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TOP 500 REVIEWERon 23 March 2014
Thankfully, my copy of this book does not have the problem described by the earlier reviewer. The British Royal Collection of paintings is the largest, having some 7000 works, and most famous private collection in the world, having been built up by monarchs from the Tudors to the Windsors. Christopher Lloyd, b. 1945, the author of this book, published in 1992, was Surveyor of The Queen's Pictures between1988 and 2005.

The text is arranged thematically in chapters that describe ‘The [Royal] Collectors’, ‘The Genius of Italy’, ‘The Kingdom of Nature’, ‘The Sword and the Sceptre’, ‘Private View’ and ‘The Regal Image’. These are followed by suggestions for Further Reading, a List of Illustrations and an Index. The book was published in association with the Channel 4 TV Series ‘The Royal Collection: A Journey through The Queen’s Pictures’.

The aim of the series and the book was to bring the paintings in the Royal Collection to the attention of a wider public. The Collection is displayed across many palaces and royal residences, not all of which are open to the public.

The book has 200 colour illustrations, mostly half-page size, of works by artists such as Holbein, Breughel, Rubens, van Dyck, Rembrandt, Gainsborough and Canaletto. The work shown on the front jacket is a detail from an unknown artist’s portrait of “The Family of Henry VIII”, undated. HRH The Prince of Wales, a painter, appears to have typed a Foreword.

Lloyd points out in an illustrated Introduction that Charles I, George IV and Queen Victoria, with Prince Albert, were the most active royal collectors. Since fashions and styles in art wax and wane, the walls of royal residences are hung with masterpieces as well as works that are of far less significance.

The book is written in a rather reverential manner, as if the narrator is talking to us in a rather hushed tone so as not to disturb near-by Royals. In discussion of royal collectors, the works of van Dyck [“Charles I in Three Positions”, 1635-36; “Charles I with Monsieur de St Antoine”, 1633, “Cupid and Psyche”, 1639-40, and “Thomas Killigrew and (?) William, Lord Crofts”, 1638], Rubens [“Portrait of the Artist”, 1622, and “Landscape with St George”, 1629-30], Raphael [“The Charge to St Peter”, c. 1515-16], Rembrandt [“Portrait of the Artist’s Mother”, c. 1629, “The Shipbuilder and his Wife”, 1633, and “Christ and St Mary Magdalene at the Tomb”, 1638], Hogarth [“David Garrick and his Wife”, c. 1757], Thomas Lawrence [“George IV”, 1821], Joshua Reynolds [“Portrait of the Artist”, 1788], Gainsborough [“John Hayes St Leger”, 1782], Stubbs [“The Prince of Wales’ Phaeton”, 1793], David Wilkie [“The Defence of Saragosa”, 1828, and “The First Council of Queen Victoria”, 1838], William Powell Frith [“Ramsgate Sands: Life at the Seaside”, 1852-53] and Franz Xavier Winterhalter [“The Family of Queen Victoria”, 1846, “The First of May”, 1851, and “Queen Victoria”, 1843].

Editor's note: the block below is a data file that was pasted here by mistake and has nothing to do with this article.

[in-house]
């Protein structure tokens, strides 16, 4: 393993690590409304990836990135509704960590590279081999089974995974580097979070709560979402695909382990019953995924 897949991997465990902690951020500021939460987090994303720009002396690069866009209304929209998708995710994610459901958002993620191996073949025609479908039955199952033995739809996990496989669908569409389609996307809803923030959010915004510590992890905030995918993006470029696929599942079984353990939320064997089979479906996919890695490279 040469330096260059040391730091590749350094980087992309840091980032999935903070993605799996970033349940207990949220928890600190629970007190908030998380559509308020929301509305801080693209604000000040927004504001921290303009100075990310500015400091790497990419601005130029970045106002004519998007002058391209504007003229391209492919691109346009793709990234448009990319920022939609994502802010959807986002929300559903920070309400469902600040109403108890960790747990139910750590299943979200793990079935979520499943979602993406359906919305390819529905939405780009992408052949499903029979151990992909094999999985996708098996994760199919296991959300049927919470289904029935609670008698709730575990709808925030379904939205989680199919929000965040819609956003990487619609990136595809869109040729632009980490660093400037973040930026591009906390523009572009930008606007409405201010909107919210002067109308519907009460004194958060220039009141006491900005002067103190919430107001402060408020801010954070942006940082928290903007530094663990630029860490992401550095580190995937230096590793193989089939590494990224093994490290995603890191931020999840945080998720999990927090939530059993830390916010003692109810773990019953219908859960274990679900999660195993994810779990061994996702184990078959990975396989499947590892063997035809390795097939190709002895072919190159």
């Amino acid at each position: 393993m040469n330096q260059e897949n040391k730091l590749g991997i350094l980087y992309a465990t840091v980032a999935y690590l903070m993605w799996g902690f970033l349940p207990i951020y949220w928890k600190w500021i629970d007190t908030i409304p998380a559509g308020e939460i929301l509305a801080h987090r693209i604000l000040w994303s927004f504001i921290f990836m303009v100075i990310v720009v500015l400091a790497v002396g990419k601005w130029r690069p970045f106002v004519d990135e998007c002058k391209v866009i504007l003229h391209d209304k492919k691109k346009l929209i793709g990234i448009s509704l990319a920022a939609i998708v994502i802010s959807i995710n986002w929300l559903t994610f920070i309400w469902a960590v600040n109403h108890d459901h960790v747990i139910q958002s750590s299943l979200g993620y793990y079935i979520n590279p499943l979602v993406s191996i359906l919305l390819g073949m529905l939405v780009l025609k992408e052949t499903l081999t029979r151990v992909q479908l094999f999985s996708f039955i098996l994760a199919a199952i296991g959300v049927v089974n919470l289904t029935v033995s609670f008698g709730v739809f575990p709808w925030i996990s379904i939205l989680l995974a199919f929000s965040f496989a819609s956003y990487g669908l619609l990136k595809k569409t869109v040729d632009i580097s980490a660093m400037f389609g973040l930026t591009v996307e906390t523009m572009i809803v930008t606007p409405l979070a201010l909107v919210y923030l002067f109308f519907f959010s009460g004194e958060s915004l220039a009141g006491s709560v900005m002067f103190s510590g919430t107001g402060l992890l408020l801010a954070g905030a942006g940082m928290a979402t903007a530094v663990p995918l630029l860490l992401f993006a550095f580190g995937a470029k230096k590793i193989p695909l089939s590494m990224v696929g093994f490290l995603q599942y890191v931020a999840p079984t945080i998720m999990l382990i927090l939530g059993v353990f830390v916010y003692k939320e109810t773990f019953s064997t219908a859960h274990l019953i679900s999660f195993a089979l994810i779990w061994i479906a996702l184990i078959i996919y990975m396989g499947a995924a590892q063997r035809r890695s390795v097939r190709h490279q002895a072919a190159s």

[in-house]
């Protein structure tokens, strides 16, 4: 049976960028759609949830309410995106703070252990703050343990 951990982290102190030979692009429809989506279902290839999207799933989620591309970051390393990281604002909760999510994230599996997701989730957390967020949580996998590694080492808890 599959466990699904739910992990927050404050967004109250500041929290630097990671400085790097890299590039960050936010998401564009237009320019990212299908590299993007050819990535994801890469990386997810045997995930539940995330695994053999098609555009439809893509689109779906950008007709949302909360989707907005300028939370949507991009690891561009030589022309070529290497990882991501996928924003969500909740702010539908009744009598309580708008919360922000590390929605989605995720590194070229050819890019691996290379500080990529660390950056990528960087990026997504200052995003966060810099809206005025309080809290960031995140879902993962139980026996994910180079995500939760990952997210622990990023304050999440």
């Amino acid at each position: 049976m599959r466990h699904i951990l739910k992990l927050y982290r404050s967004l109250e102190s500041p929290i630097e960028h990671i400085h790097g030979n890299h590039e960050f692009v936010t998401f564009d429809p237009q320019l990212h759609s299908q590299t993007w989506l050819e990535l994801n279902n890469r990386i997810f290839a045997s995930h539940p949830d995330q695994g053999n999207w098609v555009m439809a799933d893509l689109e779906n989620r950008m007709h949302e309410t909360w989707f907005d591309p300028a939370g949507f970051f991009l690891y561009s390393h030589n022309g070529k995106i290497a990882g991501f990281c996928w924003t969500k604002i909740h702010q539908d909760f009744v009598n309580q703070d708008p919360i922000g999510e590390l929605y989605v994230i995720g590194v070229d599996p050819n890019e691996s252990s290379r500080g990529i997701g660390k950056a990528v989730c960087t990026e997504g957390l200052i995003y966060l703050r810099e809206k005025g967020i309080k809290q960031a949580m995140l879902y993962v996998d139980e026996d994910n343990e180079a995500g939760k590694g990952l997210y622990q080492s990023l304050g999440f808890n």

Italian works include Domenichino’s “St Agnes”, c. 1620, Pompeo Batoni’s “Edward Augustus, Duke of York”, 1764, and a large number of works by Canaletto, including “Rome: The Arch of Septimus Severus” and “Rome: The Arch of Constantine”, both 1742. Landscapes include Breughel the Elder’s “A Flemish Fair”, 1600, and “Massacre of the Innocents”, c. 1565 Claude Lorrain’s “Coast Scene with the Rape of Europa”, 1667, Gainsborough’s “Diana and Actaeon”, c. 1785, Titian’s “Death of Actaeon”, 1570-75, John Martin’s “The Eve of the Deluge”, 1840, Rubens’ “Summer” and “Winter”, both c. 1620, Landseer’s “Eos”, 1841,and “The Sanctuary”, 1842.

Royal portraits include van Dyck’s “The Greate Peece”, 1632, and “The Five Children of Charles I”, 1637, Frith’s “The Marriage of The Prince of Wales, 10 March, 1863”, 1863-64, Gainsborough’s “George III” and “Queen Charlotte”, both 1781, James Gunn’s “Tea at Royal Lodge”, 1950, Bastien-Lepage’s “Albert Edward, Prince of Wales”, 1879, and Heinrich von Angeli’s “Queen Victoria in Mourning”, 1899.

This is a comprehensive tour of pictures that are not all able to be seen by the public. As would be expected, works in the collection are generally conservative.
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VINE VOICEon 4 November 2013
This book is in excellent condition but the smell of damp coming from its pages is very off putting. I am hopeful that storage in a warm cupboard may help. fjs
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on 28 January 2015
Love this book great read fab pictures
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